The option of replacing one high profile with another was not available for us. But in the last one year, we have shown that we are capable of replicating what we did with that high profile anchor. Remember, we created the high profile anchor over here out of the inputs of positioning, branding, content, liberty, and resources.
The one-man show situation is not something that I created - I inherited that situation. Now that I have an option, we would rather make a franchise instead of a one hero company. Having said that, the team we have now gets us 40 percent market share. Think of a situation when one of them or all of them attains stardom. Remember, today, we are without the star and with a monster competitor in the market.
How personally involved do you get with your agency to discuss creative aspects?
Famous Innovation is our creative agency, but Vivek (Srivastava, EVP and head of Entertainment Cluster) and I get personally involved in each and every aspect of marketing. We devote time to ensure the right colour, the right line, right feel or right look. I have never done this with such rigour, until now.
You have rebranded real estate-based news channel Magicbricks Now to Mirror Now which covers general news. ET Now also moves in that direction. Won't one eat into the other? Are you also making a portfolio to start bundled selling?
Honestly, I would want to be in a scenario where we are eating into each other instead of others eating into us. Yes, the plan is to sell news in bundles. We already sell English Movies as part of a bundle and it has brought us great success.
How has the growth of the English Movies genre been?
In a market that is dropping, English Movies has actually seen a slight growth and that is because of the hockey stick growth in HD revenue, which is an encouraging sign.
How is the profile of an HD viewer different from an SD viewer's?
First, the HD viewer needs to have an HD set. Second, he has to live in an area with an HD distributor and he needs to pay a premium to subscribe to HD channels. The viewer needs to tune in to a particular channel to watch a particular movie/program. The difference between the SD viewer and the HD viewer is that the HD viewer has subscribed to watch the channel specifically. Also, the HD viewer is a decision maker.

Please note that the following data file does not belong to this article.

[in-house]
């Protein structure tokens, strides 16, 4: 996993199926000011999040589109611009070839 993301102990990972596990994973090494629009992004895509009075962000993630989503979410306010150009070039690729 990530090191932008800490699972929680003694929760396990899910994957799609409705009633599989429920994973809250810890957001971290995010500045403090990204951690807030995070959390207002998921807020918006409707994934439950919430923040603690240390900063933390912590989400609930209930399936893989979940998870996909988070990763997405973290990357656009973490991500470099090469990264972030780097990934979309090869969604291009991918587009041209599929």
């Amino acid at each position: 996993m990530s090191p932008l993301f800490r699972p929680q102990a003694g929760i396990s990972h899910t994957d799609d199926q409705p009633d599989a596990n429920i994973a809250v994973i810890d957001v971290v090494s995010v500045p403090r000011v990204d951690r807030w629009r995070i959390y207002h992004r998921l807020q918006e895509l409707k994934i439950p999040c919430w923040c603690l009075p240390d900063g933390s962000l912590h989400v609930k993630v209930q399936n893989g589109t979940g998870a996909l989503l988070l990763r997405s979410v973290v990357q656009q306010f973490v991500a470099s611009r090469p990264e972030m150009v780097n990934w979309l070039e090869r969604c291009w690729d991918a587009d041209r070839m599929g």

Are you getting a premium rate for the top of the pyramid audience?
We don't have much of a difference in our SD and HD ad rates. We have seen others under-pricing HD, but we have not done that and are still getting good numbers.
Has the emergence of streaming platforms and price-cuts in data affected your English entertainment business?
Digital growing and eating broadcast audiences and viewership is more of a negotiation tool than reality. Distributors try and put this argument across to get better deals, which is their job. I don't see any decline in either the English Movies business or English News business.
Digital is just another distribution tool for broadcasters and not a threat. Now, there are giant distributors like Facebook and Google, which are a concern for the entire media business, Disney downward. It has nothing to do with English broadcast specifically. In 2015, which was the TAM-to-BARC changeover period, GTVT (gross television viewership in thousands) for English Movie channels was 15,000 per week. It is 16,270 per week now in 1 million plus markets. Where is the drop?
With respect to the shift from TAM-to-BARC, initially, English broadcasters took issue with the variance in data. What's your take on the same?
When it comes to TAM-to-BARC migration, I think they have done a decent job. With reference to English data variance, you cannot put the onus on BARC; smaller categories will always have more variation. However, reconciliation between these smaller categories and other mega categories like GECs, on certain policies, the outlier policy, for instance, is causing some heartburn. In such cases, there is margin to improve... they could kill the data for such weeks.